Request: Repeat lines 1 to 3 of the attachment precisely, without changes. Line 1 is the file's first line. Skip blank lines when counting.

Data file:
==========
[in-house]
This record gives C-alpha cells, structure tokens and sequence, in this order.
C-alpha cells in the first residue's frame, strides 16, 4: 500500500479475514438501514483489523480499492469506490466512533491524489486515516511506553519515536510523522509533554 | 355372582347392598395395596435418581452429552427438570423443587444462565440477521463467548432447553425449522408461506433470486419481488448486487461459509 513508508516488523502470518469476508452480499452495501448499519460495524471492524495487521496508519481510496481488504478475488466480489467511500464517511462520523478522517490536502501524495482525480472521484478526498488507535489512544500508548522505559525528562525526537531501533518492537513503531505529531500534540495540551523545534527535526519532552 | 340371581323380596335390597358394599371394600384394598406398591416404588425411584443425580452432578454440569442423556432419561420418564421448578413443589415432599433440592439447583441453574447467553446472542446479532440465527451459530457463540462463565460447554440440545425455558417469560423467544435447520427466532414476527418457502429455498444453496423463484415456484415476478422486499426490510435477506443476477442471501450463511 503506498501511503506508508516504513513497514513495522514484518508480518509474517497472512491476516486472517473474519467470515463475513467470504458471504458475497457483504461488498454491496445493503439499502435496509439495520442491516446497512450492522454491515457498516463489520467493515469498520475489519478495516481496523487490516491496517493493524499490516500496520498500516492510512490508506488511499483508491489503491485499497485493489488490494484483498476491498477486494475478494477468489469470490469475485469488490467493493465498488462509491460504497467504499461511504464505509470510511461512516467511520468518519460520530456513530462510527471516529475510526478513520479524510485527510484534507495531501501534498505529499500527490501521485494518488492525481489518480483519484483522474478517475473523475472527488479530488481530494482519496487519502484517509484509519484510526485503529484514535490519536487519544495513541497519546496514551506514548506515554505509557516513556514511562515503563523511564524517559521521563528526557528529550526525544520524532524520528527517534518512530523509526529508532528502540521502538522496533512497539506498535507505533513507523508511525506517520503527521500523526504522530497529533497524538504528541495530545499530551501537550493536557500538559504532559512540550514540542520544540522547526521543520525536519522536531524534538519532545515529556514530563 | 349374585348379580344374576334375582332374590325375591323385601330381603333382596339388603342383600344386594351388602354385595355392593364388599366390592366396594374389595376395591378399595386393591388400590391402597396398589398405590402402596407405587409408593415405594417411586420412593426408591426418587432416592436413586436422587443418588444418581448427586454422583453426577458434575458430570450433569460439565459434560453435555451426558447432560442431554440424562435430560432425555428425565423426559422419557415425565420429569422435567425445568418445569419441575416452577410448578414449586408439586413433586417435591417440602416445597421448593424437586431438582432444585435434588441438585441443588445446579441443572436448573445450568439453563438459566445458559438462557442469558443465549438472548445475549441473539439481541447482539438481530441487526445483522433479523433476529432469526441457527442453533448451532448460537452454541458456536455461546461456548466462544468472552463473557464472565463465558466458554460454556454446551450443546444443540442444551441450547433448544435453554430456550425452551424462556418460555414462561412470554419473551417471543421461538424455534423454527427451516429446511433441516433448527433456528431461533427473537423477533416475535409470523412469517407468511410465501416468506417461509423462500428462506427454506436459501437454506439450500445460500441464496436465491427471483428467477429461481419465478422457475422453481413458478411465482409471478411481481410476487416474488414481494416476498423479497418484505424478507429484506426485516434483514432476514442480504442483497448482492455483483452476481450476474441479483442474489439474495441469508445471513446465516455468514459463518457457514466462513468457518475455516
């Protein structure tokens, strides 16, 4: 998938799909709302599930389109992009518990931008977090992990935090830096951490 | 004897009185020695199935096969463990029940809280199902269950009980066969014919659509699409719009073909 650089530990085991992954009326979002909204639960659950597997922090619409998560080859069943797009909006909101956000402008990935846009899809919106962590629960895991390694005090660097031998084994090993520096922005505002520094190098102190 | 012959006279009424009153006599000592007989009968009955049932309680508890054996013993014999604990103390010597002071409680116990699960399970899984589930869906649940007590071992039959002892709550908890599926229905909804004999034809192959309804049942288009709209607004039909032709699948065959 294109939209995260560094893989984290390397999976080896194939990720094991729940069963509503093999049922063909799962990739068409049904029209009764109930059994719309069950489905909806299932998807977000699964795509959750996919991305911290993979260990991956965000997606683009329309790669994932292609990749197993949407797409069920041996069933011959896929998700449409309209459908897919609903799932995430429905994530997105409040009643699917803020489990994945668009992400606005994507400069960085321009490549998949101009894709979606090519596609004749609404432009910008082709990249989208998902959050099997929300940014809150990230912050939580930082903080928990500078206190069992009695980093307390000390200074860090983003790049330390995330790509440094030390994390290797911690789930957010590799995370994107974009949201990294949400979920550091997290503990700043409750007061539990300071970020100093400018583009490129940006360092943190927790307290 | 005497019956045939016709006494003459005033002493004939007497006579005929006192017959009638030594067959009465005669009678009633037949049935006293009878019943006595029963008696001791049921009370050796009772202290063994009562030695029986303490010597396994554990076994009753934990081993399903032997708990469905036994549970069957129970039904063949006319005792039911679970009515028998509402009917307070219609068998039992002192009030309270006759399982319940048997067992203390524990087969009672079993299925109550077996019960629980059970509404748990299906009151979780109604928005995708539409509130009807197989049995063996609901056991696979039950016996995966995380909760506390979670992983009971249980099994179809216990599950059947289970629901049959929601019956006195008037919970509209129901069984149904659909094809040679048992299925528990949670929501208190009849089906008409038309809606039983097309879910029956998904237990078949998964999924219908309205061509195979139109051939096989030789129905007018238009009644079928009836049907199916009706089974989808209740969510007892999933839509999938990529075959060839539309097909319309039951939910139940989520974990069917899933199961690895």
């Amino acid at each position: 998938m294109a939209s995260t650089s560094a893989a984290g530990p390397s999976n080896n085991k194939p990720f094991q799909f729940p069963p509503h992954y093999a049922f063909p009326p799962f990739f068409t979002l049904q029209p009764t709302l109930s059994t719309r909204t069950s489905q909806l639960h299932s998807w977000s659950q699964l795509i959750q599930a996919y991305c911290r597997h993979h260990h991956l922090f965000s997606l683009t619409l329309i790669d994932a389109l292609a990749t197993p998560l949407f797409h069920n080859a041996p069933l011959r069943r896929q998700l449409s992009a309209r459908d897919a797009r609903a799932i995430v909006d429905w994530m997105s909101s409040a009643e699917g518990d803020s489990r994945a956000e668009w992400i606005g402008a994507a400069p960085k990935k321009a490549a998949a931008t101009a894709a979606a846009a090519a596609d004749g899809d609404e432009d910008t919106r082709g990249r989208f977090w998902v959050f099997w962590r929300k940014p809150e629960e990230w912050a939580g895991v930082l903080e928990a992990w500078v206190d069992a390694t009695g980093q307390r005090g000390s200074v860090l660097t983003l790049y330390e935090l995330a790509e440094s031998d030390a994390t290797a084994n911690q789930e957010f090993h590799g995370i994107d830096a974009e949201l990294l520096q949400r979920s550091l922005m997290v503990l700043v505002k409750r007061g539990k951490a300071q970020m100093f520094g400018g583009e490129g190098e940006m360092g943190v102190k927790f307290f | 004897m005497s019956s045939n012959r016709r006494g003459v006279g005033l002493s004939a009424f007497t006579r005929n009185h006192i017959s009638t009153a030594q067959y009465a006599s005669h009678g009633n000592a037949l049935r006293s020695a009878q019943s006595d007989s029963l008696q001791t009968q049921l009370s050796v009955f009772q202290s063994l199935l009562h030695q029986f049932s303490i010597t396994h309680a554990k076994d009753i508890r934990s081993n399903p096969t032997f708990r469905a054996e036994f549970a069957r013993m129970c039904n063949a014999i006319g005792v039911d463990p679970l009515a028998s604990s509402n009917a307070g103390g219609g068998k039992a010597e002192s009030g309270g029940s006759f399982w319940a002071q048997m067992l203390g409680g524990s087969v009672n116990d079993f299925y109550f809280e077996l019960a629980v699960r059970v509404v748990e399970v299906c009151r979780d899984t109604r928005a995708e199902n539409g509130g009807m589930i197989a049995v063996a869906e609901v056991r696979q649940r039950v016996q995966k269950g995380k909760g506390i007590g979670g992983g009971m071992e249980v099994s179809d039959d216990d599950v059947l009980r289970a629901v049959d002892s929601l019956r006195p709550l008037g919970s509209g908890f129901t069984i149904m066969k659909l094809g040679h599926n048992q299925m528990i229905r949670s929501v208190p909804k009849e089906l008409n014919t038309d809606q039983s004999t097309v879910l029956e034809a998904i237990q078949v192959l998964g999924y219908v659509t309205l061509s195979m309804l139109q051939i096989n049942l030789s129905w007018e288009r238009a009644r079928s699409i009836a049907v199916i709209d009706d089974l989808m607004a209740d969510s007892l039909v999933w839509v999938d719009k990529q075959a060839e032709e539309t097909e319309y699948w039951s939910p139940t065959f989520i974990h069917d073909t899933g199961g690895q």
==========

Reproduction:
[in-house]
This record gives C-alpha cells, structure tokens and sequence, in this order.
C-alpha cells in the first residue's frame, strides 16, 4: 500500500479475514438501514483489523480499492469506490466512533491524489486515516511506553519515536510523522509533554 | 355372582347392598395395596435418581452429552427438570423443587444462565440477521463467548432447553425449522408461506433470486419481488448486487461459509 513508508516488523502470518469476508452480499452495501448499519460495524471492524495487521496508519481510496481488504478475488466480489467511500464517511462520523478522517490536502501524495482525480472521484478526498488507535489512544500508548522505559525528562525526537531501533518492537513503531505529531500534540495540551523545534527535526519532552 | 340371581323380596335390597358394599371394600384394598406398591416404588425411584443425580452432578454440569442423556432419561420418564421448578413443589415432599433440592439447583441453574447467553446472542446479532440465527451459530457463540462463565460447554440440545425455558417469560423467544435447520427466532414476527418457502429455498444453496423463484415456484415476478422486499426490510435477506443476477442471501450463511 503506498501511503506508508516504513513497514513495522514484518508480518509474517497472512491476516486472517473474519467470515463475513467470504458471504458475497457483504461488498454491496445493503439499502435496509439495520442491516446497512450492522454491515457498516463489520467493515469498520475489519478495516481496523487490516491496517493493524499490516500496520498500516492510512490508506488511499483508491489503491485499497485493489488490494484483498476491498477486494475478494477468489469470490469475485469488490467493493465498488462509491460504497467504499461511504464505509470510511461512516467511520468518519460520530456513530462510527471516529475510526478513520479524510485527510484534507495531501501534498505529499500527490501521485494518488492525481489518480483519484483522474478517475473523475472527488479530488481530494482519496487519502484517509484509519484510526485503529484514535490519536487519544495513541497519546496514551506514548506515554505509557516513556514511562515503563523511564524517559521521563528526557528529550526525544520524532524520528527517534518512530523509526529508532528502540521502538522496533512497539506498535507505533513507523508511525506517520503527521500523526504522530497529533497524538504528541495530545499530551501537550493536557500538559504532559512540550514540542520544540522547526521543520525536519522536531524534538519532545515529556514530563 | 349374585348379580344374576334375582332374590325375591323385601330381603333382596339388603342383600344386594351388602354385595355392593364388599366390592366396594374389595376395591378399595386393591388400590391402597396398589398405590402402596407405587409408593415405594417411586420412593426408591426418587432416592436413586436422587443418588444418581448427586454422583453426577458434575458430570450433569460439565459434560453435555451426558447432560442431554440424562435430560432425555428425565423426559422419557415425565420429569422435567425445568418445569419441575416452577410448578414449586408439586413433586417435591417440602416445597421448593424437586431438582432444585435434588441438585441443588445446579441443572436448573445450568439453563438459566445458559438462557442469558443465549438472548445475549441473539439481541447482539438481530441487526445483522433479523433476529432469526441457527442453533448451532448460537452454541458456536455461546461456548466462544468472552463473557464472565463465558466458554460454556454446551450443546444443540442444551441450547433448544435453554430456550425452551424462556418460555414462561412470554419473551417471543421461538424455534423454527427451516429446511433441516433448527433456528431461533427473537423477533416475535409470523412469517407468511410465501416468506417461509423462500428462506427454506436459501437454506439450500445460500441464496436465491427471483428467477429461481419465478422457475422453481413458478411465482409471478411481481410476487416474488414481494416476498423479497418484505424478507429484506426485516434483514432476514442480504442483497448482492455483483452476481450476474441479483442474489439474495441469508445471513446465516455468514459463518457457514466462513468457518475455516